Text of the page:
I was brought up in an entrepreneurial family. My mother, Marguerite, planted the seed of what we now know as EC, the chain of schools that specialises in English language learning.

Although there were many who came after her and nurtured that seed until it grew into the international organisation it is today, she was the thought-provoking, business-minded leader who started with one school and a vision.

Before my mother, there was my grandmother who acquired and took over the leadership of a school for expat children in Malta because she had a vision for what that school could be. Growing up in this kind of family, surrounded by talented, outgoing female role models who saw what needed to be done and then went about doing it, made me assume this was the norm for everyone’s family. When I left home and went out into the ‘real world’, I was both surprised and a bit saddened to see that things were quite different.

This is one of the reasons that I so strongly support Lead5050. The initiative promotes diversity in gender and leadership in our industry, and that’s important. I’m a firm believer in diversity, not simply for the sake of being able to say, ‘Look at us and how cool and diverse we are,’ but because of the extraordinary value it brings. When you work with a diverse group of people, whether it’s race, nationality, gender or age, you have access to so many more levels and areas of information, and you can tap into that knowledge and expertise to elevate your organisation in a number of ways: strategically, tactically, logistically, proactively – you get the idea.

If you look at our client base in this industry, you will find that it’s approximately 55-60% female. Our students need to see dynamic female leaders in our industry. If they can see someone who looks like them professionally managing a leadership role, our students may be more inclined – and in some cases, even encouraged -- to move in that direction. Imagine how great it would be if students come to our schools and not only find great educational opportunities, but also a great team of knowledgeable female leaders managing those opportunities, and are then inspired to follow their lead.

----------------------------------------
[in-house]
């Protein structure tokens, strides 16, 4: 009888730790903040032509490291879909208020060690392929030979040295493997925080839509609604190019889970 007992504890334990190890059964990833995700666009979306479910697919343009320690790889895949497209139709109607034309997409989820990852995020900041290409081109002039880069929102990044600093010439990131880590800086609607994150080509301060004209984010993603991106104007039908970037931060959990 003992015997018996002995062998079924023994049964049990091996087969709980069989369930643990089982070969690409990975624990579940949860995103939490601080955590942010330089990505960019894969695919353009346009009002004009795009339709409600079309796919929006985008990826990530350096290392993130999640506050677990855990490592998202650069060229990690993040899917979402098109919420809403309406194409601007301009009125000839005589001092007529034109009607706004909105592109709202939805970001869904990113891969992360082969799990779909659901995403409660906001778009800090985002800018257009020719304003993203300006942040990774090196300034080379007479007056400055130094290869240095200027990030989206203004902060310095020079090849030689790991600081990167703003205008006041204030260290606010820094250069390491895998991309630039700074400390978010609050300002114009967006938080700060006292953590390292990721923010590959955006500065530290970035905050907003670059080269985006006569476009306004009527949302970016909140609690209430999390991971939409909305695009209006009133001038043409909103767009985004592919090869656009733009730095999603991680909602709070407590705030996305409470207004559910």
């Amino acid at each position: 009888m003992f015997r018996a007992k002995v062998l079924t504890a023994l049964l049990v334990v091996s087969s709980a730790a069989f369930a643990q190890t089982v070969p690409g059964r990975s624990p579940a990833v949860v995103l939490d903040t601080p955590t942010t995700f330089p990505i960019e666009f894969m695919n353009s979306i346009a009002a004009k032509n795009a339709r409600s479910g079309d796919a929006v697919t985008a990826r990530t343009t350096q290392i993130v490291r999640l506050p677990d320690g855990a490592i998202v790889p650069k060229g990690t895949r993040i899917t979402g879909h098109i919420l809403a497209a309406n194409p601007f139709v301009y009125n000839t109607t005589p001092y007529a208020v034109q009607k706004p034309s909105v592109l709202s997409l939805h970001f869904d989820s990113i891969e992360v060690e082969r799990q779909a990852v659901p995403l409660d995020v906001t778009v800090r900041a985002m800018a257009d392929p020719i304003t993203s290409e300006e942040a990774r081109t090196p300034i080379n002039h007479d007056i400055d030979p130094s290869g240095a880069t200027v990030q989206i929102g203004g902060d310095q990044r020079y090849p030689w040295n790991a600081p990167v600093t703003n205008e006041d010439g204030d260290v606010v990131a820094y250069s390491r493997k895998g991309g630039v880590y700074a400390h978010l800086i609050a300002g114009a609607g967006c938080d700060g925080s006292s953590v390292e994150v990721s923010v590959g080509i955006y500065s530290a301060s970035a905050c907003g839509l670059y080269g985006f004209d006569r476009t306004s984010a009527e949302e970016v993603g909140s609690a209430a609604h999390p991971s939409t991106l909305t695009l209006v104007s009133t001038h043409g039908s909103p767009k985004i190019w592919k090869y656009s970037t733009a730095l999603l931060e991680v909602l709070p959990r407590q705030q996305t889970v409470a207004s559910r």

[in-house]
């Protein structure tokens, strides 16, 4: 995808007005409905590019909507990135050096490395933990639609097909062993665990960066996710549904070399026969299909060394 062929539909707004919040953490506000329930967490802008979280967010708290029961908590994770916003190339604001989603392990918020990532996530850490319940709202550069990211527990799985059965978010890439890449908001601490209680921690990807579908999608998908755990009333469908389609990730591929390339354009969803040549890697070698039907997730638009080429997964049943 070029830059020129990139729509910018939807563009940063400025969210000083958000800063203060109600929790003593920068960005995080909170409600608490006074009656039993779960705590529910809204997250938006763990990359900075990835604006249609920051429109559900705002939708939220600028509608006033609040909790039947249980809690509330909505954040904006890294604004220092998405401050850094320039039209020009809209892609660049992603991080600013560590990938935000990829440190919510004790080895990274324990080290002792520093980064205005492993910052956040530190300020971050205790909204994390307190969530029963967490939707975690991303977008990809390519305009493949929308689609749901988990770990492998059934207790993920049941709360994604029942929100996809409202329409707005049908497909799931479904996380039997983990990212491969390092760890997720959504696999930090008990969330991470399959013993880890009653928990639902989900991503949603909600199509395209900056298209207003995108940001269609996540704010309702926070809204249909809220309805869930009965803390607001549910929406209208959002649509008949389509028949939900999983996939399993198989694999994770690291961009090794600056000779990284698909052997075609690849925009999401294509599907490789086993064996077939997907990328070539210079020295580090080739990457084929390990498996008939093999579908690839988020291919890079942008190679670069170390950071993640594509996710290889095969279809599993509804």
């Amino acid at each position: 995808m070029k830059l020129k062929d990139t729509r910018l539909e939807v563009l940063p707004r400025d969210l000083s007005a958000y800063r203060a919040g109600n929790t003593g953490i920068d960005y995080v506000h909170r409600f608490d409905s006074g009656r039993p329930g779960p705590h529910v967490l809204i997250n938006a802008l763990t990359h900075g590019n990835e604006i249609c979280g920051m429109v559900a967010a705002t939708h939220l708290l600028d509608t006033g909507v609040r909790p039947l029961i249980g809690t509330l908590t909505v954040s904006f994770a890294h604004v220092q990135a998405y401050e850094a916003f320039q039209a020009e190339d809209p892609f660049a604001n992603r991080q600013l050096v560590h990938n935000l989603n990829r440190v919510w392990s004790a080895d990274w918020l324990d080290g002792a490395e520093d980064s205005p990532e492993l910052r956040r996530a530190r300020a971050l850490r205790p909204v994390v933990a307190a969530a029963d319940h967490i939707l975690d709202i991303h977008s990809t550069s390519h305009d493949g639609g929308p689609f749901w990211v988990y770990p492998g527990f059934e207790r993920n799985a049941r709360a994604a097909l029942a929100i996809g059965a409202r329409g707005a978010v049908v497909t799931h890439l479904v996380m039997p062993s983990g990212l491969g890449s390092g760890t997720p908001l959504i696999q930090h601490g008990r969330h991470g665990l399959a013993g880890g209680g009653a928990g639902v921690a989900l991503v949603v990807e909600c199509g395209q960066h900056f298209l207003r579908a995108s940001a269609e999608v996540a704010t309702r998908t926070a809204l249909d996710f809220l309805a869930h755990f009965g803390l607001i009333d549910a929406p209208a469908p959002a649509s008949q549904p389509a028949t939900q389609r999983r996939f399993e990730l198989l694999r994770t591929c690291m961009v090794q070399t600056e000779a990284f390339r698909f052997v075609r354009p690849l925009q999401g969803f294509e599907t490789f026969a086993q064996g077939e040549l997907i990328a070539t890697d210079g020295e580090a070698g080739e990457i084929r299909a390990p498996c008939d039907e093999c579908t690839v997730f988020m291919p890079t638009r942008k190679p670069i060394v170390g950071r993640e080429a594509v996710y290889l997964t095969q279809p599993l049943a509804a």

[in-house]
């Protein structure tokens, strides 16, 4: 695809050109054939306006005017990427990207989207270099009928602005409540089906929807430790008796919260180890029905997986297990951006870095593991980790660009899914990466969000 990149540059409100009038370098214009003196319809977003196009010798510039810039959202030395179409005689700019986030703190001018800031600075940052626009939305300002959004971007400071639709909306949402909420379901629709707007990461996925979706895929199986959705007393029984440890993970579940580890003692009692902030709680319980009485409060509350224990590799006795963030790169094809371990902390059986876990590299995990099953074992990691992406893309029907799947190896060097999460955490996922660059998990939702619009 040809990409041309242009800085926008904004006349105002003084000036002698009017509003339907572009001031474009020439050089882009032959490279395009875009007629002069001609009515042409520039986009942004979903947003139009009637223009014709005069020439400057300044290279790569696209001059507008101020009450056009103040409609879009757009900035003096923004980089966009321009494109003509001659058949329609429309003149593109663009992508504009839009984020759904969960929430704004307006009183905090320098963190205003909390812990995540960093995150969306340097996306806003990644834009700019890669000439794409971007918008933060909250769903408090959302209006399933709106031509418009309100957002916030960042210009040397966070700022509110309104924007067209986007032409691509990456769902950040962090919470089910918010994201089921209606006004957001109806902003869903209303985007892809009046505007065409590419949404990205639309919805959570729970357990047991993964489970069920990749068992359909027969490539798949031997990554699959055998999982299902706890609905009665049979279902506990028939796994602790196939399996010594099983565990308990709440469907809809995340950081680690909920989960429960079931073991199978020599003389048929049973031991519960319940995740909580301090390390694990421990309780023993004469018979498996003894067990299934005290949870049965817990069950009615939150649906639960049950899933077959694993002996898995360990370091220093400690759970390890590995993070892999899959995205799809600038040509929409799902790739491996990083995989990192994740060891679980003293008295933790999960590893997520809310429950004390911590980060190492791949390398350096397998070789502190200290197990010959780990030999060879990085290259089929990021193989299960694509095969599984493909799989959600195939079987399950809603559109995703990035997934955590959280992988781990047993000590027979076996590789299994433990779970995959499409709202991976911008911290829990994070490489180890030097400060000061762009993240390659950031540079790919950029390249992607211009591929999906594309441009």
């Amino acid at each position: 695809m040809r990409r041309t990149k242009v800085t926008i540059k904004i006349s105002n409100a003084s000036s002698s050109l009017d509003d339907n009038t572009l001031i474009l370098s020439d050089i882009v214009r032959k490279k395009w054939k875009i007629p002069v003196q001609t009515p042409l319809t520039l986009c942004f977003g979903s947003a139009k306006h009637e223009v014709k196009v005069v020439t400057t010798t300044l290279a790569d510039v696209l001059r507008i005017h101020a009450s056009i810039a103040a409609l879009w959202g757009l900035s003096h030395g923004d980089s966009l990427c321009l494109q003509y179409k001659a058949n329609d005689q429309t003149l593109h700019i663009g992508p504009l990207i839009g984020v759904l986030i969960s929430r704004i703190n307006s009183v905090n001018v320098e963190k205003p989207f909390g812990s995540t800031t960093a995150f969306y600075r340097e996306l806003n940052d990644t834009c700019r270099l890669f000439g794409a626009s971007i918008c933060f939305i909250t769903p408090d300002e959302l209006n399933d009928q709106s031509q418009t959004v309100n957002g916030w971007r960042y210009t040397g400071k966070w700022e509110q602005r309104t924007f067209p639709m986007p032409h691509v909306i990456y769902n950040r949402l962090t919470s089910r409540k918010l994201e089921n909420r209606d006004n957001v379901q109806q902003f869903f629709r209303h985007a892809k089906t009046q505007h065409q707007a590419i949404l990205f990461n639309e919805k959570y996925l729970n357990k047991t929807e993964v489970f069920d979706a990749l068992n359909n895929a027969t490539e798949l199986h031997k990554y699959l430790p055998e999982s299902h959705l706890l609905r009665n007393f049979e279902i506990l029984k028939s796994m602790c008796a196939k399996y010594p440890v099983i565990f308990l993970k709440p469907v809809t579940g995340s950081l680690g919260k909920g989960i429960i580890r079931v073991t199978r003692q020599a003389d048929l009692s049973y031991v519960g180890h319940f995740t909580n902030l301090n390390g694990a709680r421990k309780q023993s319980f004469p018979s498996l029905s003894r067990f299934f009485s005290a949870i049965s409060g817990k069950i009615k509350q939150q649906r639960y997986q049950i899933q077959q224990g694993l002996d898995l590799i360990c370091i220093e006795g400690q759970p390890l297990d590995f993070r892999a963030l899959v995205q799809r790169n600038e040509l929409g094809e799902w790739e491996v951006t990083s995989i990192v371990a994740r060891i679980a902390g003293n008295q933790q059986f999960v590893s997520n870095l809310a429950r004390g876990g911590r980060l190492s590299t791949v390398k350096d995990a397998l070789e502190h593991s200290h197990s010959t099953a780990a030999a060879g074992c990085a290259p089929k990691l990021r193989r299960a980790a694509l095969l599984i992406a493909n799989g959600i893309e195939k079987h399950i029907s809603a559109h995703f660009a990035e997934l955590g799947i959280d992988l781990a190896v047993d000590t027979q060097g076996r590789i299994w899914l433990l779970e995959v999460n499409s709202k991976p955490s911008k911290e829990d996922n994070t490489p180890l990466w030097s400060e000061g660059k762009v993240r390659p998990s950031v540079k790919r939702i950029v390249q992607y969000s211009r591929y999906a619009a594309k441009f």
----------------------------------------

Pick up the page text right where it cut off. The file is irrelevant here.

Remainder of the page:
At EC, we work hard to promote diversity because we want that expertise and knowledge to grow and develop in our company. We seek out that entrepreneurial spirit because we want our people to become intrapreneurs – those who can look at what’s happening (or not happening) inside the organisation and find ways to create an opportunity, or develop an existing one and somehow make it better. This is how our CSR initiative was developed, and why it has grown to a point where we recently helped build a school in Cambodia so that children could have access to an education. We also promote gender diversity because we want to make a statement in the industry that EC values and supports capable female leadership. I believe we’ve done a good job of this in our middle management level, and we intend to do more to encourage and support women at the executive and board level.

One of the ways that we can all promote gender diversity is to create an atmosphere in which we are, in a sense, blind towards gender. As I mentioned earlier, I don’t think we need to encourage diversity simply for the sake of diversity. But I do believe we can significantly improve in this area if we focus on competency and merit rather than gender. In other words, rather than focusing on whether a leader is male or female, we should be looking at whether they are competent for the role, and whether their skills merit promotion to a higher position.

Our industry is expanding, and new opportunities in higher education and blended learning are creating new channels for growth. EC intends to stay at the forefront of the industry, developing innovative methods to ensure our students have access to these channels and that they receive the best possible experience. For us to succeed - for our industry to succeed - we all need to make sure we’ve got the right people in the right roles. In the EC World, that means making sure we have a diverse staff who have bold and creative ideas, who are willing to work hard and implement those ideas, and who aren’t afraid to be out in front.

Across our industry, let’s make sure we’re following the right leaders.

Andrew Mangion is the Executive Chairman of EC English Language Centres, one of the largest international language schools in the world, with 24 schools located in major English-speaking destinations in the US, UK, Ireland, Canada, Malta and South Africa. EC was recently awarded the 2017 ST Star Chain School Award for the third time. EC is also the Annual Sponsor of Lead5050.